Very mild cognitive decline includes forgetfulness often attributed to normal aging, and this may seem like very normal age-related forgetfulness, such as misplacing keys or forgetting a new person’s name after being introduced. 40% of individuals aged 65 or older report having age-related forgetfulness, while only 1% of these individuals will progress to dementia. These symptoms seem common, but may be early signs to indicate further cognitive decline may occur in the future. 

Dementia Stage 3: Mild Decline

In this stage, individuals experience cognitive impairments beyond normal aging, with difficulties in concentration and memory lapses. The cognitive impairment and forgetfulness become more regular and noticeable to family members and caregivers. Although memory loss is occurring more noticeably, this stage of mild decline generally does not have a major impact on day-to-day functioning. 

Dementia Stage 4: Moderate Decline

Moderate cognitive decline is characterized by an increased memory deficit, decreased short-term memory, and difficulty with complex tasks. An individual with stage 4 dementia will have clear, visible signs of cognitive impairment and may exhibit personality changes. Generally, individuals will not be diagnosed with dementia until they have reached stage 4 or beyond. Individuals may begin exhibiting signs of emotional moodiness, social withdrawal, lack of responsiveness, trouble with routine tasks or forgetting about recent events. 

Dementia Stage 5: Moderately Severe Decline

In this stage, individuals exhibit significant memory gaps, disorientation, and trouble managing daily activities. This stage marks the onset of what many doctors call the mid-stage of dementia. At this point, many individuals begin having difficulty taking care of their activities of daily life without assistance, including dressing, bathing, and feeding themselves. Middle-stage dementia often lasts between two and four years, though everyone will progress at a different rate. 

Dementia Stage 6: Severe Decline

Severe cognitive decline results in an inability to recognize familiar faces, a decline in communication skills, and the need for assistance with daily tasks. Stage 6 of dementia may mark the need for a caregiver to help perform basic tasks, such as eating or using the restroom. Seniors with stage 6 dementia will have difficulty sleeping and interacting with others and they may begin behaving inappropriately in public settings. Symptoms may include incontinence, aggression, pronounced memory loss, and the inability to recognize loved ones or caregivers.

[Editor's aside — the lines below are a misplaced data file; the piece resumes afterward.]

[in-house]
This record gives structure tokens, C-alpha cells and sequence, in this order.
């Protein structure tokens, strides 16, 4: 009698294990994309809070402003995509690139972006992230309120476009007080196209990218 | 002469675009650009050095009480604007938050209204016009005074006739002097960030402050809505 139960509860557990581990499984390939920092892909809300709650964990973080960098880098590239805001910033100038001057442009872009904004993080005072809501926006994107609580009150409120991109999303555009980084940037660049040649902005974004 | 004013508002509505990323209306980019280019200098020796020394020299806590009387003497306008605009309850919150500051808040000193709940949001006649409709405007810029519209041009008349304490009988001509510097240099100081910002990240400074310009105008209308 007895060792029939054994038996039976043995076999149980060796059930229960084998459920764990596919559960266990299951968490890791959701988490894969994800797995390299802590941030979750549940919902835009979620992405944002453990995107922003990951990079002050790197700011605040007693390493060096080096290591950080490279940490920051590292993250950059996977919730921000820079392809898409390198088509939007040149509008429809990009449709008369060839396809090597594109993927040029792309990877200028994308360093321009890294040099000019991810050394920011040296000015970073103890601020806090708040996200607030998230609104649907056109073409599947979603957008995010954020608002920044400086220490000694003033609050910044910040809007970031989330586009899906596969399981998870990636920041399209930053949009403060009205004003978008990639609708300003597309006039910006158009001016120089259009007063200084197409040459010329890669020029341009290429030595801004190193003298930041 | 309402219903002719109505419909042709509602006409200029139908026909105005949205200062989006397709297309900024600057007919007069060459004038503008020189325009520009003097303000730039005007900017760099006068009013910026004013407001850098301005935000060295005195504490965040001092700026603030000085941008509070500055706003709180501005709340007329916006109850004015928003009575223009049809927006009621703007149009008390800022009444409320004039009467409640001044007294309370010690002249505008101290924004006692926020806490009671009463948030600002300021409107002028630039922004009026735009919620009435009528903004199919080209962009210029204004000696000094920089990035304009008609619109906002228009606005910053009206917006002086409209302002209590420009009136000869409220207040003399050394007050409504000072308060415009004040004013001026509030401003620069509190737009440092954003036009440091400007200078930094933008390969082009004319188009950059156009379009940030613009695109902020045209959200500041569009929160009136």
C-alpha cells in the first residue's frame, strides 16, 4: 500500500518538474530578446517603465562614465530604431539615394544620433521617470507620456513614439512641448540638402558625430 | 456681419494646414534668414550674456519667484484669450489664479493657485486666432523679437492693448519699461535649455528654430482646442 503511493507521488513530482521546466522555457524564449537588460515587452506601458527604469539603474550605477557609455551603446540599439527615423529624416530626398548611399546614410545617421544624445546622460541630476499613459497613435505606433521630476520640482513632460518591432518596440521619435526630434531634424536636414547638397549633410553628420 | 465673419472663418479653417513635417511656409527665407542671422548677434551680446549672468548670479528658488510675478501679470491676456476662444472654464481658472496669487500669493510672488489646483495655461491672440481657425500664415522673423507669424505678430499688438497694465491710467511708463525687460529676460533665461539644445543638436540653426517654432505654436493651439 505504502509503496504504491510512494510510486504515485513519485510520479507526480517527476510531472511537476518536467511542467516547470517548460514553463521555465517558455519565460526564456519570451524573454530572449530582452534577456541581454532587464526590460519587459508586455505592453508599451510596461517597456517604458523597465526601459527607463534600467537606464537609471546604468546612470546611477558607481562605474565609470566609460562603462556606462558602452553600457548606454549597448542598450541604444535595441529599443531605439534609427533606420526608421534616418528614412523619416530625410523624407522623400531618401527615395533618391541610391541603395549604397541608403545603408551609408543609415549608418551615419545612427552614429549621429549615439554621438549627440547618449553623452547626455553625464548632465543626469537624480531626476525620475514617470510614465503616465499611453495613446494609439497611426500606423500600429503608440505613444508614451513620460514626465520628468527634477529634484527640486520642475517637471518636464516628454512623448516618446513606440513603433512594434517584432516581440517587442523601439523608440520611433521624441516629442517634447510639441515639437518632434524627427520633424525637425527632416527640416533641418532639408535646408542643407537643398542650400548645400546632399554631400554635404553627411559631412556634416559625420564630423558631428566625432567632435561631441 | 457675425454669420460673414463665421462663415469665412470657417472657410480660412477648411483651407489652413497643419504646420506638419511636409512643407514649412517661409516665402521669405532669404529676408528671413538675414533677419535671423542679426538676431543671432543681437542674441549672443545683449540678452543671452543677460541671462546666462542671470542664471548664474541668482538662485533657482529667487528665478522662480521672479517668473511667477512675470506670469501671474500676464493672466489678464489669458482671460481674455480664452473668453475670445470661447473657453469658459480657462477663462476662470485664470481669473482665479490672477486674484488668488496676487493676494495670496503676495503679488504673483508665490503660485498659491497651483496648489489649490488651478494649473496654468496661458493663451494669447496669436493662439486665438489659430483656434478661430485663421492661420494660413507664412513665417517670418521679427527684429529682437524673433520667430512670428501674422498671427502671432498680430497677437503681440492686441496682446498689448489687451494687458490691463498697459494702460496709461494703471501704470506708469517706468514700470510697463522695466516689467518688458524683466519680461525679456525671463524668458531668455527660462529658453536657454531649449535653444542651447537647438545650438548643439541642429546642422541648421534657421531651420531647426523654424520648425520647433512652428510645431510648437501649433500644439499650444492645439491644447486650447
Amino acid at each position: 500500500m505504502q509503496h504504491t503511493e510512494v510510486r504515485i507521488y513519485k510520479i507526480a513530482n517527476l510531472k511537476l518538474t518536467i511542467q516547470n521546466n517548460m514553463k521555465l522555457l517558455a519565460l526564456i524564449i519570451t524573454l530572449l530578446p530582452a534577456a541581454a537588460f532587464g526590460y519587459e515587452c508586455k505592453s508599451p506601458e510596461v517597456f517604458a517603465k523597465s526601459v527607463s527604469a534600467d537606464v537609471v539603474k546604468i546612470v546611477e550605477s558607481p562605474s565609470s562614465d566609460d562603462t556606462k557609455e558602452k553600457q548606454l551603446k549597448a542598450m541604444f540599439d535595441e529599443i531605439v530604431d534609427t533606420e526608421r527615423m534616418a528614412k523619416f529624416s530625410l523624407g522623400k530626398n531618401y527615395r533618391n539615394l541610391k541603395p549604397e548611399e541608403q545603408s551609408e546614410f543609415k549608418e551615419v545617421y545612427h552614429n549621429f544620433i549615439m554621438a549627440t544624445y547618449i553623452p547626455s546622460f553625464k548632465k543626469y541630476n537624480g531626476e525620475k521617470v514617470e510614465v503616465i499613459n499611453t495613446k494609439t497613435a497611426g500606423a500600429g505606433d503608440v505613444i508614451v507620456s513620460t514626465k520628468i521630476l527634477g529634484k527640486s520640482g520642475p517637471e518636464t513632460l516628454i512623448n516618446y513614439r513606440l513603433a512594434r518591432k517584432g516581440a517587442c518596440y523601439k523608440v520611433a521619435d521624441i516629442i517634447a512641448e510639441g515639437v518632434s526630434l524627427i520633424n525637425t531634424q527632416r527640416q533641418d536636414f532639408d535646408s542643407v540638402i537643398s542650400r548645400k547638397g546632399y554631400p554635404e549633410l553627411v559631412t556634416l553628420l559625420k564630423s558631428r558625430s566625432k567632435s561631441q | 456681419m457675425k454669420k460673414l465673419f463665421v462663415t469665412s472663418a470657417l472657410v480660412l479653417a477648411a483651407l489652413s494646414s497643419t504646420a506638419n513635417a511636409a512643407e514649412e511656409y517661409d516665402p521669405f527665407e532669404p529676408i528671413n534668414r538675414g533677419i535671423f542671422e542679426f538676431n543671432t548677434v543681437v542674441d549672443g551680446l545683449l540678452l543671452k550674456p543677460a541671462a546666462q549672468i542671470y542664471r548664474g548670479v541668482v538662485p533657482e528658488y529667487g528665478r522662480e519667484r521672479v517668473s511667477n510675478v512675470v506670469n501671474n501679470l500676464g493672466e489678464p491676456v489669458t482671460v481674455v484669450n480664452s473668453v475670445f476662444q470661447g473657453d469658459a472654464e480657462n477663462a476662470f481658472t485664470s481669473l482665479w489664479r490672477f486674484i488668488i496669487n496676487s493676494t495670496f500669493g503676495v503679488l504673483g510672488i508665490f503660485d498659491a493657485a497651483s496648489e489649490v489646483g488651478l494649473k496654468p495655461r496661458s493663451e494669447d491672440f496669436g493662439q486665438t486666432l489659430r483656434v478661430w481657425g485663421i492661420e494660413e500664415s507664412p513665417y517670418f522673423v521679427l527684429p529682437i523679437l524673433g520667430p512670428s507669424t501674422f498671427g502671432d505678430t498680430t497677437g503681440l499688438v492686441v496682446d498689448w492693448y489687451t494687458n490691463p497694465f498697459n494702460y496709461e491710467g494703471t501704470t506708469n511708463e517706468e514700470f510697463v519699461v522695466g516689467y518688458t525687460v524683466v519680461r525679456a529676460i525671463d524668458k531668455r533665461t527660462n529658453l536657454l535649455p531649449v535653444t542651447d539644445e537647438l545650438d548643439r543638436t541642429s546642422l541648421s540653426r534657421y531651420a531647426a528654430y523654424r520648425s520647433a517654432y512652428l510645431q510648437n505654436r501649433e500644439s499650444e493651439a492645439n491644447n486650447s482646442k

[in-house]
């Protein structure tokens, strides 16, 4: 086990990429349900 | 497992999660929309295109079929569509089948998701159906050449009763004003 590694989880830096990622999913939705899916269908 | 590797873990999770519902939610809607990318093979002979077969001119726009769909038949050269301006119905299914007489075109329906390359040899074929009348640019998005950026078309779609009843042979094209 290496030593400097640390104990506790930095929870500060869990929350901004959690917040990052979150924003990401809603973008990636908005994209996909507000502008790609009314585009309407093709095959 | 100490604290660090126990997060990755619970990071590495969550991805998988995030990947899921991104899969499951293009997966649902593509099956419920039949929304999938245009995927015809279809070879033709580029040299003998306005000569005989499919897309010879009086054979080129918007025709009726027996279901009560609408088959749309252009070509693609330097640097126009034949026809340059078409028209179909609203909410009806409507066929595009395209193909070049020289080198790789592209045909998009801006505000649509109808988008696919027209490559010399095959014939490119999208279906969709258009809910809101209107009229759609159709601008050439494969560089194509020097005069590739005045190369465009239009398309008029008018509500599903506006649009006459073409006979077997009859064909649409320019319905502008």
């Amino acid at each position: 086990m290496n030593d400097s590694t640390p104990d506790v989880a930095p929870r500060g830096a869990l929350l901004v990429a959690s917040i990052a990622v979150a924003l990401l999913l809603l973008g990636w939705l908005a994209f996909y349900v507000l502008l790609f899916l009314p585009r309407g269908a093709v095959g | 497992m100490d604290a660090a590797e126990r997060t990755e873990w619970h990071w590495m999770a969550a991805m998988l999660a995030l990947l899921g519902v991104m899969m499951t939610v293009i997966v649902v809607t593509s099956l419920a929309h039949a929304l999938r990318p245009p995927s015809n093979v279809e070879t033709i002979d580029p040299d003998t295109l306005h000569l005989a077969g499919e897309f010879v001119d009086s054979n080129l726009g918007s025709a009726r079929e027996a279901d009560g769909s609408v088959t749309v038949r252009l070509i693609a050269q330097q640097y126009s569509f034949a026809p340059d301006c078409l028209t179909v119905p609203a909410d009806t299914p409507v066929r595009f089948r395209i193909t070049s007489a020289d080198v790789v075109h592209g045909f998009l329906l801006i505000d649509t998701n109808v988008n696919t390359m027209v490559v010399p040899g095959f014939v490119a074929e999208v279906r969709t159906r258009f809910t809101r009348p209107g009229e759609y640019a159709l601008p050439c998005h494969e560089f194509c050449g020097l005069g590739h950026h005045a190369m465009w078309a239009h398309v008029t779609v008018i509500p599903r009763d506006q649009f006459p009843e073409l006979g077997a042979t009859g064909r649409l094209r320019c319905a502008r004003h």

Dementia Stage 7: Very Severe Decline

The final stage marks a very severe cognitive decline, with individuals losing the ability to speak, control movements, or swallow. At this point, they require full assistance and are unable to care for themselves. Many individuals with severe dementia lose all verbal ability and have impaired movements. 

How Fast Do the Stages of Dementia Progress?

The pace at which dementia progresses varies from person to person. Factors like the type of dementia, overall health, and individual differences can influence the rate of decline. Generally, the stages may span several years, with each stage’s duration varying significantly.

What Is the Life Expectancy of Dementia?

The life expectancy of individuals with dementia depends on multiple factors, including their age, overall health, and the specific type of dementia. On average, individuals may live from 4 to 8 years after a dementia diagnosis. However, this can be shorter or longer based on individual circumstances.

Understanding the stages of dementia is essential for planning and providing appropriate care, maintaining the best possible quality of life for those affected, and offering support to caregivers and loved ones throughout the challenging journey of dementia.